Appendix 3: The observed lesson plan 1

XII

Appendix 4: The observed lesson plan 2

XIV

Appendix 5: Interview questions for teachers and transcription
Appendix 6: A sample lesson plan

XVII
XX


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TABLE OF FIGURES
Figure 1: Students‟ general attitudes towards learning English

19

Figure 2: Students‟ favorite English lessons in the classroom

20

Figure 3: Students‟ awareness about the importance of English speaking

21

Figure 4: Students‟ evaluation of English speaking lessons in class

22

Figure 5: Students‟ assessment of speaking topics in the textbook

23

“Tieng Anh 10”
Figure 6: Students‟ frequency of feeling unwilling to speak English

24

in the classroom
Figure 7: Students‟ preference in practicing speaking English in class

25

Figure 8: Students‟ self-judgment about their English speaking ability

26

Figure 9: The things students do in the speaking class

27

Figure 10: Factors affecting students‟ English speaking learning

28

Figure 11: Students‟ attitudes towards teacher‟s teaching method in speaking

30

lessons
Figure 12: Students‟ expectations to learning to speak English

32


1

CHAPTER ONE: INTRODUCTION
1.1 Rationale of the study
Among the four language skills known as listening, speaking, reading and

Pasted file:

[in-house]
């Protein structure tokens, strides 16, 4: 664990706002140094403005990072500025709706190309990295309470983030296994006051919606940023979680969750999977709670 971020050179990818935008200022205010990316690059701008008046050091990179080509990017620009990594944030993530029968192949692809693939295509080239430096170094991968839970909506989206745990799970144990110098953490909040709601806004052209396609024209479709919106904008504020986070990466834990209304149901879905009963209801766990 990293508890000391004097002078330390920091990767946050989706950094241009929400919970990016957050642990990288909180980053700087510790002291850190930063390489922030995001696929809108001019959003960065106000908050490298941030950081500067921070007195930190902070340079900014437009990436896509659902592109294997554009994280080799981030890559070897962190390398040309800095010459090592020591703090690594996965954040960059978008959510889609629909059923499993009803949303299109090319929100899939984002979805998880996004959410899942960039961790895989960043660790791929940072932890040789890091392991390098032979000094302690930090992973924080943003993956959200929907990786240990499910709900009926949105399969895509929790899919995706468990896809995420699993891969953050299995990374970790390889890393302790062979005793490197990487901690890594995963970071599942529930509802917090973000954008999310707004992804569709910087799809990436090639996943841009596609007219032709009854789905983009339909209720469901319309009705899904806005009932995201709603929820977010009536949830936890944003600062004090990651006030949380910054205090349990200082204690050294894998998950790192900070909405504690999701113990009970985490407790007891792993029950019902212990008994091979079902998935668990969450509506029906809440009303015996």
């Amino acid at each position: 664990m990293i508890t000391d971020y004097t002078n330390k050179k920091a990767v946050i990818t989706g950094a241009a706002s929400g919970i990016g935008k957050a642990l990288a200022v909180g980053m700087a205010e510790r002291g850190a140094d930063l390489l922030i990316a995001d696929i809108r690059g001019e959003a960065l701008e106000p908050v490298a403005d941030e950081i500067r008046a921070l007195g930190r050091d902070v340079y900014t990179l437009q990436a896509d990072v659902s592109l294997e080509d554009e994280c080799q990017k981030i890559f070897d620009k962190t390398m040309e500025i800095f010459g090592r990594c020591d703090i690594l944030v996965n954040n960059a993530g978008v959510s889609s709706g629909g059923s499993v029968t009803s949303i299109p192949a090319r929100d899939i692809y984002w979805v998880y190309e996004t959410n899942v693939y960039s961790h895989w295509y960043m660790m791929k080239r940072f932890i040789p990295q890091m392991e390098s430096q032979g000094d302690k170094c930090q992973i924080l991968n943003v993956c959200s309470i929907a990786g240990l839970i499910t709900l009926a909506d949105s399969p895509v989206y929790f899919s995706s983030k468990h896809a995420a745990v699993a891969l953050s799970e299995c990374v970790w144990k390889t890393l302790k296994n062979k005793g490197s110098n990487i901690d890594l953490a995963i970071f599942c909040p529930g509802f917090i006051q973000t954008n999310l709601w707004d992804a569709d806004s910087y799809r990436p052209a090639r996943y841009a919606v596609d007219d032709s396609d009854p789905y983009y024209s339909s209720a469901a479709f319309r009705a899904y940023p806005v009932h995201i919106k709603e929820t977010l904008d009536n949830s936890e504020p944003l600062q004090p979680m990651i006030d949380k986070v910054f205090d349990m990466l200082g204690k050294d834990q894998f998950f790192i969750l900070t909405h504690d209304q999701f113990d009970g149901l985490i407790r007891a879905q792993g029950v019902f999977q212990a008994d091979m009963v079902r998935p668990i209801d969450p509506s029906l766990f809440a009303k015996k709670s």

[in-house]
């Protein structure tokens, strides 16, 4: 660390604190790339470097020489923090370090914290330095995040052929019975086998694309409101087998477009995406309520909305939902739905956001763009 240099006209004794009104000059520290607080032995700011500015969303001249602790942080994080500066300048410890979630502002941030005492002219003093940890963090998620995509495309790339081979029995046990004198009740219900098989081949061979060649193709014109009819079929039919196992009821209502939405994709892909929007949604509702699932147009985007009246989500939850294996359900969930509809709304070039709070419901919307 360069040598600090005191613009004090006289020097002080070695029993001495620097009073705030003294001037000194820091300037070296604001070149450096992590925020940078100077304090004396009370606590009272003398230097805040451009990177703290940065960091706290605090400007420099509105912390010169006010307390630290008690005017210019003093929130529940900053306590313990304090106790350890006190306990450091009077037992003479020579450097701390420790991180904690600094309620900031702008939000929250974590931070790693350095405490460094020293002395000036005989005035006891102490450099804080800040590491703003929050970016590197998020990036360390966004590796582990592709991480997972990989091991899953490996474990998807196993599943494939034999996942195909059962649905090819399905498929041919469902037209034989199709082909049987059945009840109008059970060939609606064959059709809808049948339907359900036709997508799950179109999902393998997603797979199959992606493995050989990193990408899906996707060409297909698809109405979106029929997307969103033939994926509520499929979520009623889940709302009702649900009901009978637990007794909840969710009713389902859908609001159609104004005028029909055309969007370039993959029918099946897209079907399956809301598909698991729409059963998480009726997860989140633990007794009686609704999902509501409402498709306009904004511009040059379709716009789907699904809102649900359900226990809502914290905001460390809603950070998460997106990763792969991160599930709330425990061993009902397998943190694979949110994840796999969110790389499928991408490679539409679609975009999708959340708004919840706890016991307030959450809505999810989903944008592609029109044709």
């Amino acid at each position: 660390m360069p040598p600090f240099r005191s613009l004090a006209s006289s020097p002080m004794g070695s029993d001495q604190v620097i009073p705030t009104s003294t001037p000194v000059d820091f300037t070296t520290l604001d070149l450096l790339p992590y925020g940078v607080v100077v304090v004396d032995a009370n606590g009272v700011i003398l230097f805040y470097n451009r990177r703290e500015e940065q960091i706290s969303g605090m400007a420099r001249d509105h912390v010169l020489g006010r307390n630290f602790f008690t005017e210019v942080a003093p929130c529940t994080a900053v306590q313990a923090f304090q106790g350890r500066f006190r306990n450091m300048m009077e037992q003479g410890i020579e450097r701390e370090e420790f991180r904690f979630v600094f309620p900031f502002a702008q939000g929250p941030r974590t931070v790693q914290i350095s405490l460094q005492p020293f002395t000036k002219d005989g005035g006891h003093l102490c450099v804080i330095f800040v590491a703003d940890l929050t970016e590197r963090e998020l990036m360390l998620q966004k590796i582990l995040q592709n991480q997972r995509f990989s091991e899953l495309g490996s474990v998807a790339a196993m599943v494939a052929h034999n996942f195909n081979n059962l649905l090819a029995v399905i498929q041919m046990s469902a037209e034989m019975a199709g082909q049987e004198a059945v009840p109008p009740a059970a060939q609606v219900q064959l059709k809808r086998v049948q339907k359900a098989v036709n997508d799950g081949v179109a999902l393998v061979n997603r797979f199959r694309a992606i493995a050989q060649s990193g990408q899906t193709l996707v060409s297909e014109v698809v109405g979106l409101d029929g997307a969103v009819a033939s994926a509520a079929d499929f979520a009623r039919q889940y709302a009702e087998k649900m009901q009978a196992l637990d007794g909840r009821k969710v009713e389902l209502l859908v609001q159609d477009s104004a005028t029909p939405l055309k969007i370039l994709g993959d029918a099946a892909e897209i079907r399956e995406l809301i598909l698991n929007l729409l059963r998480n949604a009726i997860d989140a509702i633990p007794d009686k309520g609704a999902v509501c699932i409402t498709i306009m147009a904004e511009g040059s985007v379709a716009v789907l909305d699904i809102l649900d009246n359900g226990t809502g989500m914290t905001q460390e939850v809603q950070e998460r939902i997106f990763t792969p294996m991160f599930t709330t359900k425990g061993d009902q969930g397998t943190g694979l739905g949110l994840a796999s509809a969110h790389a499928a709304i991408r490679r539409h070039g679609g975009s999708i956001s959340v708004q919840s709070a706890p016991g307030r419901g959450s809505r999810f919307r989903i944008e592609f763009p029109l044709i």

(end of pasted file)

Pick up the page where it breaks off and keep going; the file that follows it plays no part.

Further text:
writing, speaking skill is considered the most significant one that most learners of
foreign languages need to achieve because it shows learners‟ proficiency in that
language . Pattison (1992) also shows that when people mention knowing or
learning a language, they mean being able to speak the language. Being an English
teacher, the researcher thinks that speaking should be paid much attention to in the
process of teaching and learning. However, the fact at the researcher‟s school is that
students have poor ability to speak English although they have been learning
English since they were in grade 3 or 4. They speak English badly even in English
speaking lessons. They often feel unconfident and confused when their teachers ask
them to speak English. They regularly find it difficult expressing their ideas in
English and even some students cannot speak anything except “sorry, I don‟t
know”. This problem is also mentioned by the researcher‟s colleagues when they
usually tell her that in their speaking lessons students are very lazy and do not
participate much in speaking activities. Therefore, this problem needs improving to
help students in her school have better English speaking ability.